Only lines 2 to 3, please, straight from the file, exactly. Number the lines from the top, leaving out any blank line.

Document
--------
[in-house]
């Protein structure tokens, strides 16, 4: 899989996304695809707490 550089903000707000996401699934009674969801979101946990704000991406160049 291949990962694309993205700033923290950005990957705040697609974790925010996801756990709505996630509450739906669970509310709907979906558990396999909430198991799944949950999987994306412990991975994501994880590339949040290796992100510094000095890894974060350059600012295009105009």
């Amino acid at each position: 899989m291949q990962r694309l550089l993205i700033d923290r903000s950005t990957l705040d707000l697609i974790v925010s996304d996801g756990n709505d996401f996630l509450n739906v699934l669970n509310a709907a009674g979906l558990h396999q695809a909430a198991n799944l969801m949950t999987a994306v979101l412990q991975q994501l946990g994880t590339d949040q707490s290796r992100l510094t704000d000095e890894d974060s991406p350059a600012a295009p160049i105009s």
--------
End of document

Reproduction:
């Protein structure tokens, strides 16, 4: 899989996304695809707490 550089903000707000996401699934009674969801979101946990704000991406160049 291949990962694309993205700033923290950005990957705040697609974790925010996801756990709505996630509450739906669970509310709907979906558990396999909430198991799944949950999987994306412990991975994501994880590339949040290796992100510094000095890894974060350059600012295009105009």
């Amino acid at each position: 899989m291949q990962r694309l550089l993205i700033d923290r903000s950005t990957l705040d707000l697609i974790v925010s996304d996801g756990n709505d996401f996630l509450n739906v699934l669970n509310a709907a009674g979906l558990h396999q695809a909430a198991n799944l969801m949950t999987a994306v979101l412990q991975q994501l946990g994880t590339d949040q707490s290796r992100l510094t704000d000095e890894d974060s991406p350059a600012a295009p160049i105009s």